I support the legalization of most recreational drugs, and I strongly oppose the “War on Drugs”.
From my political view summary post:
I am a pragmatist, and the War on Drugs has been a failure. Recreational drugs should be legalized, regulated and taxed, similar to alcohol. This will de-fund the gangs and organized crime in America and the cartels in Latin America. Certainly, recreational drug usage will increase, but the overall impact will be positive.
One of the reasons I consider the War on Drugs a failure is what it has done to our police forces. In the linked article, which I recommend highly, Megan McArdle links to a police video shot in February 2010, when the police executed a late night warrant on a FAMILY (husband, wife, 2 kids under 10) that resulted in the shooting of the two family dogs in front of the kids.
In order to combat drugs and drug traffickers, our police have morphed into paramilitary urban combat units. They have also become far more likely to shoot first and asks questions later. Both of these make sense when the police are tasked to go after drug gangs that are themselves heavily armed. There is also a cycle of drug asset forfeitures providing funds for police weapons and training, which results in more SWAT units and the need for more money to arm and train them.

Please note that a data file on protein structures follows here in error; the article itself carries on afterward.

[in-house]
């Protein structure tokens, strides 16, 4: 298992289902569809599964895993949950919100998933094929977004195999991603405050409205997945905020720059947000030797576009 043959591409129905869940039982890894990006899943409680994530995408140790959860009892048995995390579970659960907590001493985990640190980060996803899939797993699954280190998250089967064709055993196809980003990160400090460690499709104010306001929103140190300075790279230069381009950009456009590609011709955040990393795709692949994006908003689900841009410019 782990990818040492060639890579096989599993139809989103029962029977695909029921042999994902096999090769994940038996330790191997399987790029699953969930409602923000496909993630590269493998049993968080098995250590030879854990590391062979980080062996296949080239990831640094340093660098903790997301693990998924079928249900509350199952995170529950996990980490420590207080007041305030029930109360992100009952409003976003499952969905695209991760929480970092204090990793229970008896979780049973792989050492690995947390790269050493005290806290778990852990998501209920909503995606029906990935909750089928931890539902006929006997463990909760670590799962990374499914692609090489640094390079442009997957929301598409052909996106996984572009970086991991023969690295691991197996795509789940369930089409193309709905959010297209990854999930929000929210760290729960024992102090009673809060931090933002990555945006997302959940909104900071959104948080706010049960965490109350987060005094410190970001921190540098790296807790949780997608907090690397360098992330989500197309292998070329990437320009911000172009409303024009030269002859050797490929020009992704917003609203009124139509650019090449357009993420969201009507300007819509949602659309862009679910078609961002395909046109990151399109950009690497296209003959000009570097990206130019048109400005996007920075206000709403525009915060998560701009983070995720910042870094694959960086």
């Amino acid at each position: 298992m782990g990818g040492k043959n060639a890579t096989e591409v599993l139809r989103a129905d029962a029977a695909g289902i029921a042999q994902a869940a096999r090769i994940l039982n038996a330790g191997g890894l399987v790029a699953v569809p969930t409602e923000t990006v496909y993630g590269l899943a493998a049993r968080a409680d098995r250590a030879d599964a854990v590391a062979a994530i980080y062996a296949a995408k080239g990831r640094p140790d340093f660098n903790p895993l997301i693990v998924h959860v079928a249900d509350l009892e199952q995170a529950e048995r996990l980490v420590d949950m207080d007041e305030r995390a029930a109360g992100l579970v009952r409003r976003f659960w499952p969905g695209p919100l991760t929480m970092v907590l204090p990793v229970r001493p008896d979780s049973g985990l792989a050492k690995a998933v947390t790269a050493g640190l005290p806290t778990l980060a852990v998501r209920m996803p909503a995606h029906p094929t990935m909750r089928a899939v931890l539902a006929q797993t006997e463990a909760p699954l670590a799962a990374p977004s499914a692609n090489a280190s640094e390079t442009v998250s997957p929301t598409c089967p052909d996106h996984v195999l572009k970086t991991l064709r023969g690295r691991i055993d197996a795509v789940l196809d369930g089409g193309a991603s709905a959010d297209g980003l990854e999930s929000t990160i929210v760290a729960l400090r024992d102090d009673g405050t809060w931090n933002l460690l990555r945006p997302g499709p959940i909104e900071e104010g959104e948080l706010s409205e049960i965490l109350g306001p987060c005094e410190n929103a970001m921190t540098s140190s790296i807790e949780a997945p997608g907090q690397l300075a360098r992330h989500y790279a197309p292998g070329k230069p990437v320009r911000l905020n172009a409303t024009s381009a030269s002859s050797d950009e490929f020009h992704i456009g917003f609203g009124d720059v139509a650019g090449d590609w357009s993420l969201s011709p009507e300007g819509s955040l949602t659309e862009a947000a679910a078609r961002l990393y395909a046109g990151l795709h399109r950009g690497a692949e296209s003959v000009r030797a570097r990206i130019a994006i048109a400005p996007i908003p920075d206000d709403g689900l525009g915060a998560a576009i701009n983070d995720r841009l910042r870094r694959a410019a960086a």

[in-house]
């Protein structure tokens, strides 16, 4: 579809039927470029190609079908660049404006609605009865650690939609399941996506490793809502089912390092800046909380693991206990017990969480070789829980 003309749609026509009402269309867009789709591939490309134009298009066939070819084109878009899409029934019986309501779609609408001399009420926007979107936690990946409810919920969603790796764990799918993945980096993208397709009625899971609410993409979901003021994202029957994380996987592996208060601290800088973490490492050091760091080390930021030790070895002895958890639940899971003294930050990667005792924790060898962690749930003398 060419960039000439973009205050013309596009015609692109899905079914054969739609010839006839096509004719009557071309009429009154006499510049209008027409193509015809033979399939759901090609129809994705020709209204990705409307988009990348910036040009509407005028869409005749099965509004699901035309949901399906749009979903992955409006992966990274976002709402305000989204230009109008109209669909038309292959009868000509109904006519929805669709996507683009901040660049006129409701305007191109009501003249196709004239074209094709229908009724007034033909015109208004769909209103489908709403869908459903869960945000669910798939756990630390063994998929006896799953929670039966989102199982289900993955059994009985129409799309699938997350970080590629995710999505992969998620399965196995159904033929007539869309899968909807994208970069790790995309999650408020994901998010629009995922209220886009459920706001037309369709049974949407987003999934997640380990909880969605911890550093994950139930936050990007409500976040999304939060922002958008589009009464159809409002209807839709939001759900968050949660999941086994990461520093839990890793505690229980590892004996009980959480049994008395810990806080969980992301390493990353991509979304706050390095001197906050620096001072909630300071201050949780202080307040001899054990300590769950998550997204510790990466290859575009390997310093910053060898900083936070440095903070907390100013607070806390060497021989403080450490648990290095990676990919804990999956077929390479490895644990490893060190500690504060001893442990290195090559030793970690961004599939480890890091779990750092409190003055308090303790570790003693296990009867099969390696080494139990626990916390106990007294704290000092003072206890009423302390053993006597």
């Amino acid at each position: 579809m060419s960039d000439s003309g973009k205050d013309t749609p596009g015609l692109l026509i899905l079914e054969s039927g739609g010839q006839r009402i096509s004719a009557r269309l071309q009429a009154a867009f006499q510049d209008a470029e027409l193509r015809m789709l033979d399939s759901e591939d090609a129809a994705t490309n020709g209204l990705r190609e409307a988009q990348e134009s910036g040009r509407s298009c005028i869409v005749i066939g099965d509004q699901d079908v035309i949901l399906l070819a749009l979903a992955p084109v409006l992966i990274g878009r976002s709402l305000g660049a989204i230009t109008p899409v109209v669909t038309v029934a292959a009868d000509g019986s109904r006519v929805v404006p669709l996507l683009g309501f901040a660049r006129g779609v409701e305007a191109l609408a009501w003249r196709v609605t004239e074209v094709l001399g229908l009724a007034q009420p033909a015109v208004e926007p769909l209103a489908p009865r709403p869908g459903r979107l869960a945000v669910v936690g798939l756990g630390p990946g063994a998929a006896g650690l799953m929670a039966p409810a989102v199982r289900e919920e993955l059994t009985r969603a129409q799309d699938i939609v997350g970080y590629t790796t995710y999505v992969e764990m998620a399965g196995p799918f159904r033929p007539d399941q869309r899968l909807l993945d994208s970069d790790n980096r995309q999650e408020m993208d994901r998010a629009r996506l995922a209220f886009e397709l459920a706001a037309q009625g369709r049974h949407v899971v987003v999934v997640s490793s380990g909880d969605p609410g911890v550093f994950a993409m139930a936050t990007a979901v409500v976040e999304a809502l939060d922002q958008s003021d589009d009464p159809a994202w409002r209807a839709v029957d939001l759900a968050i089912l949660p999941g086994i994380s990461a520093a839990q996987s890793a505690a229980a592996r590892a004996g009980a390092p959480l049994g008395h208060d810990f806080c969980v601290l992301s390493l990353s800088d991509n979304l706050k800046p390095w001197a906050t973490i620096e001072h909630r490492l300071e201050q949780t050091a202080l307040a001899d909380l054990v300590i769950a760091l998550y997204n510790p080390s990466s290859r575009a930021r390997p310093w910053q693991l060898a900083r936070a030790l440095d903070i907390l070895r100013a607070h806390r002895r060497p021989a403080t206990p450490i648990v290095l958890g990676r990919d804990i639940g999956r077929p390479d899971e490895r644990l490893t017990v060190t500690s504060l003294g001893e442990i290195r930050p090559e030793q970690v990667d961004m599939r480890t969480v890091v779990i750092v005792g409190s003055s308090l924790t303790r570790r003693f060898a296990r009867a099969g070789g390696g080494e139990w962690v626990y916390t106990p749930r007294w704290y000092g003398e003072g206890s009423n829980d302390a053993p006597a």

I am not saying that drugs aren’t a societal problem. Of course drugs are a problem; there is a terrible human cost to addiction and even to recreational use. I pray frequently that my daughter not get involved with drugs. But that doesn’t mean it that drugs should be illegal. What should be illegal, and harshly punished, are the negative activities that affect others, such as driving under the influence and providing drugs to minors.
The thing is, prohibitions don’t work in a free society. The prohibition of alcohol in the 1920s and 1930s was a driving factor in the growth of organized crime in America. And the prohibition of recreational drugs has directly led to the growth of the Latin American drug cartels. If people want something, it is far better to control it, regulate it, tax it, and mitigate its harm than it is to prohibit it and fight it.
Those who urge and support the war on drugs seem to think that there is no cost to fighting it. They are wrong.